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Calcium physiology (Multimedia)
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Total body calcium amounts to around 1-2 kg (98% in skeleton).
The plasma level is around 8.5-10.4 mg%. In plasma it is found in 3 main forms:
- Free ionized (Active) 45%
- Bound (Proteins) 40%
- Combined diffusible (Salts)15%
About 2/3 of the daily quantity of ingested calcium is excreted by the gut the remaining 1/3 is absorbed into the circulation where it reaches the extracellular fluid. From the extracellular fluid calcium reaches bone. Finally it reaches the kidneys, here calcium is partially reabsorbed back into the circulation. The remainder that is excreted is the same as the amount absorbed from the intestines.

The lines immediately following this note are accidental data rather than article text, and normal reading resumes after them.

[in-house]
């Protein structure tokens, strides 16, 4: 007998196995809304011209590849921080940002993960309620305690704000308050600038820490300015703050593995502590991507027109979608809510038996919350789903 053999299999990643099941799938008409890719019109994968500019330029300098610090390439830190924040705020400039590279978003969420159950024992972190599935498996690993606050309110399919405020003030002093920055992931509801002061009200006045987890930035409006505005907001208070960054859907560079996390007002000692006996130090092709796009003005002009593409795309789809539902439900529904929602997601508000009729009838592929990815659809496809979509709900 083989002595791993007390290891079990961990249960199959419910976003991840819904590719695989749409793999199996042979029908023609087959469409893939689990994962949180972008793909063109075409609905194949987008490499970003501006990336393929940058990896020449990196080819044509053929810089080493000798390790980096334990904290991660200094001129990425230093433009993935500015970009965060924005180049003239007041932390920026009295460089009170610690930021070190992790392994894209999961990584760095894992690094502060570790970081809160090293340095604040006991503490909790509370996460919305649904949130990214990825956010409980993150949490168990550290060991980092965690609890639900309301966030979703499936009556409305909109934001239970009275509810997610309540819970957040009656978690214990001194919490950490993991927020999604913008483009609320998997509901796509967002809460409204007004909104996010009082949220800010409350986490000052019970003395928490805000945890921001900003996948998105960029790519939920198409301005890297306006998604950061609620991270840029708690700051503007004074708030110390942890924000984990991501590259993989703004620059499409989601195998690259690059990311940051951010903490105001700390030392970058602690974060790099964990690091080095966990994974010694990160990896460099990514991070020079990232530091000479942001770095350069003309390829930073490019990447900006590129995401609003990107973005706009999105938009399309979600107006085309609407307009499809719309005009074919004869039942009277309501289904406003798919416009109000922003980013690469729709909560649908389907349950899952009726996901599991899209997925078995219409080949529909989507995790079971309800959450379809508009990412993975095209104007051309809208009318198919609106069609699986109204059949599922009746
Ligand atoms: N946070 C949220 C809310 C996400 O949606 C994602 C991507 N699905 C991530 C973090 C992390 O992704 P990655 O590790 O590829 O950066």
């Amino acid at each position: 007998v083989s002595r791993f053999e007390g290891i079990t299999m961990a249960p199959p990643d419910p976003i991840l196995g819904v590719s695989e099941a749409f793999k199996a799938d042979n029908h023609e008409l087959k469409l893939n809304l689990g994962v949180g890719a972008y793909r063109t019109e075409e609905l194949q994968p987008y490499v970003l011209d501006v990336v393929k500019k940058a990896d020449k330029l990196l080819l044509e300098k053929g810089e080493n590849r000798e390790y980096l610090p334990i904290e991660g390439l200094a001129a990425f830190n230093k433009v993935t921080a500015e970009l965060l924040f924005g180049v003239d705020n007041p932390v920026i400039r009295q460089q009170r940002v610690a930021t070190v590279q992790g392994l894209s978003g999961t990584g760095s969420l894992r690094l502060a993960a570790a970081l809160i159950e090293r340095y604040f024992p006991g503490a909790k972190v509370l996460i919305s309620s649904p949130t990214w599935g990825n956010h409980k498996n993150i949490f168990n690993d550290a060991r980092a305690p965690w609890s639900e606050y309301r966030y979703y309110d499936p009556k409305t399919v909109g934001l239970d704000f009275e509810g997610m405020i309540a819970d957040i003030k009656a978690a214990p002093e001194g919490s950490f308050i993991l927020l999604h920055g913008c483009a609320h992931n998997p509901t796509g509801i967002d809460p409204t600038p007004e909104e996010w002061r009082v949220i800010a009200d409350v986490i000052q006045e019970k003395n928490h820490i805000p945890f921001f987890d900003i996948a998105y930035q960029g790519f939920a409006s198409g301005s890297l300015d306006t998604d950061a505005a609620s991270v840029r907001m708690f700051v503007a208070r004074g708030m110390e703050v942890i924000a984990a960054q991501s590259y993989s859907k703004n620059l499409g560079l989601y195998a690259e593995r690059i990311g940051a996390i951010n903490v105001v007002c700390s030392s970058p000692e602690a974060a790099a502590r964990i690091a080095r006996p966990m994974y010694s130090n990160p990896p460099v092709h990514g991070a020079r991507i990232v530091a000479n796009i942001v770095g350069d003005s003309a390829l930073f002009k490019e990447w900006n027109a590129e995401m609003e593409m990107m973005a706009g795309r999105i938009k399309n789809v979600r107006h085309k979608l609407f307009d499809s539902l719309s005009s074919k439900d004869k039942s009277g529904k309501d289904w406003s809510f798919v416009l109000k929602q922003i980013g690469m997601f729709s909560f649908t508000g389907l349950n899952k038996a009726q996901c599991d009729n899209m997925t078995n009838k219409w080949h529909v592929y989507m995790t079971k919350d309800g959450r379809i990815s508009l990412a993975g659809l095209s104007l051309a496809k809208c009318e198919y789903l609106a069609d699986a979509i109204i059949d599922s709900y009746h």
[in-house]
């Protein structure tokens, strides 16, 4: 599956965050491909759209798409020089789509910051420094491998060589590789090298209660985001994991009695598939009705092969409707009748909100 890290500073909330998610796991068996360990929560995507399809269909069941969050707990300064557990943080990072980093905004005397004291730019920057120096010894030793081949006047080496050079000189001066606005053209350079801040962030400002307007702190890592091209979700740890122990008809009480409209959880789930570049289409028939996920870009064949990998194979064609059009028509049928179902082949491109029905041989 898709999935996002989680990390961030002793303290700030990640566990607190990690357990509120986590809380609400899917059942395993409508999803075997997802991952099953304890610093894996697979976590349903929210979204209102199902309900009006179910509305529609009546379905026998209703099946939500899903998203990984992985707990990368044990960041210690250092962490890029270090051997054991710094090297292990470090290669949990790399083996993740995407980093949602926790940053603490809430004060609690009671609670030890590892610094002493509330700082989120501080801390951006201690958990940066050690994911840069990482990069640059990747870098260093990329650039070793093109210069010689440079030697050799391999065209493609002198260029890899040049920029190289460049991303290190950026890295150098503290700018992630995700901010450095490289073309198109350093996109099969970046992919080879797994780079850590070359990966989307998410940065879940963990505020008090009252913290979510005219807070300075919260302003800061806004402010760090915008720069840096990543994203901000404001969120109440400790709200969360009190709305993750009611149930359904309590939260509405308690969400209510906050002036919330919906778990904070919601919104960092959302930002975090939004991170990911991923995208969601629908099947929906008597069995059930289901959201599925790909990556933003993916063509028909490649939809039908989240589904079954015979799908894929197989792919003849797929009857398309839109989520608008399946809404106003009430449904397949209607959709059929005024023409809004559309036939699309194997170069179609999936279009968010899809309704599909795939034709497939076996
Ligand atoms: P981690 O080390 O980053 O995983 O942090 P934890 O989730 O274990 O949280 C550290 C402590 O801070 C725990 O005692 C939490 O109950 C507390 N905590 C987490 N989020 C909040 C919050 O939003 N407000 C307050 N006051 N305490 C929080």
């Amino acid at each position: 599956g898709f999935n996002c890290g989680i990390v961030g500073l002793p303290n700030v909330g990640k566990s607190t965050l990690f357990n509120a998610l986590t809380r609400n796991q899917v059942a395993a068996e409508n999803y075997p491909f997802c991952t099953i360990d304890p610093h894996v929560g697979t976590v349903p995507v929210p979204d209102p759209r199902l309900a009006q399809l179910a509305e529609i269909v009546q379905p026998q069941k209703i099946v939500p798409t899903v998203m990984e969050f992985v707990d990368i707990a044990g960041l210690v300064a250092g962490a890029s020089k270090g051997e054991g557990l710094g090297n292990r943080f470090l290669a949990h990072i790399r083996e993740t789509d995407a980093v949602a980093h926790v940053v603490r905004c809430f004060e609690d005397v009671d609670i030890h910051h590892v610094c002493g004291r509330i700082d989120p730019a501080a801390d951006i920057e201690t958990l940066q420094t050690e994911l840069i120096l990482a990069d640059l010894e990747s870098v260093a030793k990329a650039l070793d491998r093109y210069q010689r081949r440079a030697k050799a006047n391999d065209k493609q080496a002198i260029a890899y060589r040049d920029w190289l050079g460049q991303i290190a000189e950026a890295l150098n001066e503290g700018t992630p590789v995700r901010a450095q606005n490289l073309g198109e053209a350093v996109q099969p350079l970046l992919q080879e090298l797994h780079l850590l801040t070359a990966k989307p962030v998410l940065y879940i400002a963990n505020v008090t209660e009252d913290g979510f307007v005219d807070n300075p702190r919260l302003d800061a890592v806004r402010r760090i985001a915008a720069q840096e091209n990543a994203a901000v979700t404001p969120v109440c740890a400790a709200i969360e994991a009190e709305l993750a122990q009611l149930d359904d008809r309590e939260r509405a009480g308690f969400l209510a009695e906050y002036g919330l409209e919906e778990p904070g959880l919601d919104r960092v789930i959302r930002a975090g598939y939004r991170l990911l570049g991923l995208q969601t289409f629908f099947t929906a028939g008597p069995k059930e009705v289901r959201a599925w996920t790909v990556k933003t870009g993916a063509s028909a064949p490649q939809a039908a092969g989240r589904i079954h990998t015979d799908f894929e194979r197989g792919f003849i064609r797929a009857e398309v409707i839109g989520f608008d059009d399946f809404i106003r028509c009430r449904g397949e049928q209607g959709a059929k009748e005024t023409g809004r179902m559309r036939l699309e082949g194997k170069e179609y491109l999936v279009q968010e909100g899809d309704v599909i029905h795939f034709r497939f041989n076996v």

Control of serum calcium
The level of calcium in the extracellular fluid is under hormonal control. Parathyroid hormone secretion is stimulated once calcium level decreases by a negative feedback mechanism. Parathyroid hormone secretion stimulates kidney and bone to increase the plasma level of calcium. The kidneys do so by distal tubular reabsorption of calcium and the activation of vitamin D. Bone responds to parathormone by increasing osteolysis. Other hormones involved include vitamin D and calcitonin. Vitamin D is responsible for increasing the intestinal absorption of calcium while calcitonin antagonizes the action of parathormone in bone by decreasing osteolysis.
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